A client of Swiss bank UBS has won an appeal to prevent her account data being handed over to U.S. authorities as part of a deal to give details on 4,450 clients to the U.S. tax authority.
The Swiss administrative court said on Friday the existing double taxation agreement with the United States only allowed for data to be disclosed in cases of "fraud or the like."
While the pilot case throws doubt on whether Switzerland will be able to hand over all of the 4,450 accounts the United States wants, an alternative criterion allowing for the deal to stand if at least 10,000 clients come forward voluntarily could make this irrelevant.
The Swiss cabinet is to discuss next Wednesday how to ensure the implementation of the Swiss-U.S. tax agreement following the court's decision, it said in a statement.
The U.S. Department of Justice declined to comment and no one at UBS was immediately available for comment.
"The test case is to do with serious and advanced tax evasion. Administrative assistance can only be granted in cases of tax fraud in line with the existing double taxation agreement between the United States and Switzerland," said administrative court spokesman Andrea Arcidiacono.
The question of whether the entire agreement between Switzerland and the United States could be put in danger remained open, Arcidiacono added: "It is up to the agreement's parties how to proceed."
The client had failed to file a tax form but this did not constitute fraudulent behavior even if large sums of money were involved, the court ruled.
The Swiss tax department would have the opportunity to appeal against the outcome of the test case. A further 25 similar cases were still pending.
Friday's decision cast doubt on whether Switzerland could hand over the accounts of people who did not give proper documentation, but did not act fraudulently, said Scott Michel, an attorney who represents wealthy clients, many of whom have turned themselves in voluntarily under the IRS's voluntary disclosure program.
The decision "has the potential to unravel the deal cut by the U.S., Switzerland and UBS last August in settlement of the John Doe summons case," Michel said.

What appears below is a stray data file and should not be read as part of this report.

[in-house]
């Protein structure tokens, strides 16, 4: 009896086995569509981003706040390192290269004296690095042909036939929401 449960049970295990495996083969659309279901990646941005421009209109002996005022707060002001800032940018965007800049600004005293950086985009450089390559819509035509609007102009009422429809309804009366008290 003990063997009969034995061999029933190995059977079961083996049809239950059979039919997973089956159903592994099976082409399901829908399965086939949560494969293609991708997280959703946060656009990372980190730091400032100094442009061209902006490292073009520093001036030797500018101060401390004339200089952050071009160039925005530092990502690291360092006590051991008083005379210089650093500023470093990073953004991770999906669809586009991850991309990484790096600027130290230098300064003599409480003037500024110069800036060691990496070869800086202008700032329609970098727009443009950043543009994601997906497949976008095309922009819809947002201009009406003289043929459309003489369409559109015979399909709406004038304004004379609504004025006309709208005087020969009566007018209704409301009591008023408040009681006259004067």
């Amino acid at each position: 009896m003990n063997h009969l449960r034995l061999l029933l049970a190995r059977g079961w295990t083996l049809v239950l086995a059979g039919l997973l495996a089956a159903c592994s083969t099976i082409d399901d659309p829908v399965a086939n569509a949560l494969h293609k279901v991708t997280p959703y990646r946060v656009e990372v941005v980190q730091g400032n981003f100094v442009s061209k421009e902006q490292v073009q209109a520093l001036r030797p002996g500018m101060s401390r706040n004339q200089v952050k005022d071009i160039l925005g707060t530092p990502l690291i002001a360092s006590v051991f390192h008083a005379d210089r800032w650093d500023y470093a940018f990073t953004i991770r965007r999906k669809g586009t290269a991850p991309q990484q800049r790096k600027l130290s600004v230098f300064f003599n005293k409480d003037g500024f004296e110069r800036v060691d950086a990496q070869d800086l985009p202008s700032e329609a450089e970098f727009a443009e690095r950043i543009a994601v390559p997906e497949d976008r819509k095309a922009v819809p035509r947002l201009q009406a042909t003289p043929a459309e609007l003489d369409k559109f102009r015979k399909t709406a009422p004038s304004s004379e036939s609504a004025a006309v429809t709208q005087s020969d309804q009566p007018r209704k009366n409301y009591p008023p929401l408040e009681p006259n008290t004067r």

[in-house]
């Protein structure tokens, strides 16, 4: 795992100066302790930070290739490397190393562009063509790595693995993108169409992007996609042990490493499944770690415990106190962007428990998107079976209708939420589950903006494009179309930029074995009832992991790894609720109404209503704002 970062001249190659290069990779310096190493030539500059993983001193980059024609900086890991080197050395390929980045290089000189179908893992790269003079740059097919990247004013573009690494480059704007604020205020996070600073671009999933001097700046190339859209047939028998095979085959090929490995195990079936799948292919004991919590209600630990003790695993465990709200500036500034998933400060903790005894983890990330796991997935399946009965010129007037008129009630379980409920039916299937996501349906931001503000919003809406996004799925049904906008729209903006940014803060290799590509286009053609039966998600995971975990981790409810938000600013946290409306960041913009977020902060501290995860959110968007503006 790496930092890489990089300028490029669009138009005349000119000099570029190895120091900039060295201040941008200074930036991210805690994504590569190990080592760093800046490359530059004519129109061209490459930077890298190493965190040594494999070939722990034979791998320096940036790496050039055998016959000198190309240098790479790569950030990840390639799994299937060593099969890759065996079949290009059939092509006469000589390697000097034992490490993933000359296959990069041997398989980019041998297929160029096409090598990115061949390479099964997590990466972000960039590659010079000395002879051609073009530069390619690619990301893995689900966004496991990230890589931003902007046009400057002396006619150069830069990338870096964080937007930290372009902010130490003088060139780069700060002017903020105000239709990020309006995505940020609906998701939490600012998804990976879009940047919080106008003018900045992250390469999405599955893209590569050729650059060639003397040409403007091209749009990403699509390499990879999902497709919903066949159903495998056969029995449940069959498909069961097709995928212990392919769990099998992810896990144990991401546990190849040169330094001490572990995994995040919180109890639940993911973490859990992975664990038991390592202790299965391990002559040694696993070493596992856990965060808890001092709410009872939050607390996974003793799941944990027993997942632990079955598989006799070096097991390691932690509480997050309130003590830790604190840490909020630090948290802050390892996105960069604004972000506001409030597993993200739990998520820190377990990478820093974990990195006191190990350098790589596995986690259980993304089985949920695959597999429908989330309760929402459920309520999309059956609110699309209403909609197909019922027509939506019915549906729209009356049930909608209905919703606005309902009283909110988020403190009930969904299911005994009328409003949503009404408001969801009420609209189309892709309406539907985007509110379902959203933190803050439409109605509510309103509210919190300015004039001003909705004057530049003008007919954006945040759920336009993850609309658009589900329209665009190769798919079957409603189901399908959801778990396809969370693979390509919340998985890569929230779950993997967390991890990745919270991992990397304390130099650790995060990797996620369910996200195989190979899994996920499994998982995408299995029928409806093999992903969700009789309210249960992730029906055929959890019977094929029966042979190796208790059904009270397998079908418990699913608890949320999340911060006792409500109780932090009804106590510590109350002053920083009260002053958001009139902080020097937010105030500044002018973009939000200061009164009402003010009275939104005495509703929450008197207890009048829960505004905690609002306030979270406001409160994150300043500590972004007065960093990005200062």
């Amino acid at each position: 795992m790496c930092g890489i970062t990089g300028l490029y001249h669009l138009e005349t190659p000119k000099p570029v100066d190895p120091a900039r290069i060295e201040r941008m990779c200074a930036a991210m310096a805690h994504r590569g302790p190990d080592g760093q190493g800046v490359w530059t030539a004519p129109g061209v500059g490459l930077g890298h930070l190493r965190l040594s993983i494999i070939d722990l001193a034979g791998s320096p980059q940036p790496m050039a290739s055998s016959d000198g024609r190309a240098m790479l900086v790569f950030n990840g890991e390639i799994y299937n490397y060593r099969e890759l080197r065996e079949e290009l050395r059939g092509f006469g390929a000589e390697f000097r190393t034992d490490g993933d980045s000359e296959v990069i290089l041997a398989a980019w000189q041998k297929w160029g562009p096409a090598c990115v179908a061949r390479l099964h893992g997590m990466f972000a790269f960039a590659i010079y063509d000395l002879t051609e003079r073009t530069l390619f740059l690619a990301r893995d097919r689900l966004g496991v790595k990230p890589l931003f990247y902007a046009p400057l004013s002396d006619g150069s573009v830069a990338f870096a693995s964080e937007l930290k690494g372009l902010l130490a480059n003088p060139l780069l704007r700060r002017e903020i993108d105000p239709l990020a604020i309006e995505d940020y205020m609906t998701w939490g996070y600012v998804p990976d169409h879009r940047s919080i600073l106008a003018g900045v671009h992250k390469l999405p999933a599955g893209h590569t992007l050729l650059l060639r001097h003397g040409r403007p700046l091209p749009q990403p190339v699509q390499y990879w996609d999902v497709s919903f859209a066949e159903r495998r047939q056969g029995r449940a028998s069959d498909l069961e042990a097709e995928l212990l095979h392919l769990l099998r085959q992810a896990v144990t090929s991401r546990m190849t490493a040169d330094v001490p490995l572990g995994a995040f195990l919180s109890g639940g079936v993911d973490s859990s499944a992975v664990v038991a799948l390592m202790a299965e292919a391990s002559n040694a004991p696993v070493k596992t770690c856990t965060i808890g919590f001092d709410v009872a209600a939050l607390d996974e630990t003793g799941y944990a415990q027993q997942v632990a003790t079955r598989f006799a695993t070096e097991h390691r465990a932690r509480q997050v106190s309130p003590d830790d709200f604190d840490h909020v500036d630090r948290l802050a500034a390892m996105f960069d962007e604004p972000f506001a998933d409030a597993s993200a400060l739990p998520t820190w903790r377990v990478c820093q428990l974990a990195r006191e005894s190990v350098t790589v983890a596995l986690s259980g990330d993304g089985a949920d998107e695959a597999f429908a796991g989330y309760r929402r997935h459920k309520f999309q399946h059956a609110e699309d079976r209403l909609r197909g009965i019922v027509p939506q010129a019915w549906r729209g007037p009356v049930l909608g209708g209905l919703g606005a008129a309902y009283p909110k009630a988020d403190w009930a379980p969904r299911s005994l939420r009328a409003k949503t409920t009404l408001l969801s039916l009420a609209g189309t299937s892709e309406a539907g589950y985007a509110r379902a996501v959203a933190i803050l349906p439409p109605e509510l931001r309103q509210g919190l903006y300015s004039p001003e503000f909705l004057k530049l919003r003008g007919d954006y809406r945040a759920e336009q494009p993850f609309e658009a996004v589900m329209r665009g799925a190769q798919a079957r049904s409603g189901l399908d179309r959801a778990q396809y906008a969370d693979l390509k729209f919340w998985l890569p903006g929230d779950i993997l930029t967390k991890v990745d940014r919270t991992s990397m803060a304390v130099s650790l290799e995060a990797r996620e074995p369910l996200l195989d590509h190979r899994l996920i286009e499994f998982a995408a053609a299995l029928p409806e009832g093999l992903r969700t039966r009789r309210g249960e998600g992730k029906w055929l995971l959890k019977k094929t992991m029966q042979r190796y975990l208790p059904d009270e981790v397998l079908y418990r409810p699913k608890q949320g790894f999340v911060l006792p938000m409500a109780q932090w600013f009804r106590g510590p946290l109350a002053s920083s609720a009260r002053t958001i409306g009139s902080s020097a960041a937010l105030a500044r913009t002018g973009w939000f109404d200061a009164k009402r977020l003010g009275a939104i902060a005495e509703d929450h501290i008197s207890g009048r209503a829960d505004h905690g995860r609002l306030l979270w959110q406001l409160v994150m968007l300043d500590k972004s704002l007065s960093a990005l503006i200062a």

A person familiar with the situation told Reuters that a previous December 31 deadline for the 10,000 UBS clients to turn themselves in to tax authorities had been extended by U.S. authorities to a new, undisclosed deadline.
The Swiss justice department said in November that most of the people whose accounts were to be handed over to the U.S. authorities were suspected of serious fraud rather than simple tax evasion.
The department said it would hand over the names of wealthy American clients of UBS with accounts holding more than 1 million Swiss francs ($986,200) where there was a reasonable suspicion of tax fraud.
Accounts of a lesser size, as low as 100,000 Swiss francs, could be included in certain circumstances when there was a "scheme of lies" identified.
The country would also hand over the names of U.S. citizens holding offshore company accounts with UBS if they were suspected of tax fraud or similar, regardless of whether they were resident in the U.S. or elsewhere.
The submission of information on clients suspected of dodging U.S. taxes by stashing away money in secret accounts, promises to end years of investigation and uncertainty for UBS.
UBS shares closed down 3.9 percent, against a 2.0 percent dip in the DJ Stoxx European banks index and a 6.4 percent fall in domestic rival Credit Suisse after U.S. President Barack Obama proposed wide-ranging restrictions on how banks operate.
Swiss financial watchdog FINMA has appealed against a court ruling that it broke Swiss law last year when it ordered UBS to hand over tax-sensitive data of nearly 300 clients to U.S. authorities in an unconnected case.
FINMA's decision was a prelude to the Swiss government bowing to international pressure on tax havens and agreeing to soften its cherished bank secrecy laws in March, a competitive advantage for the Alpine country's banks.
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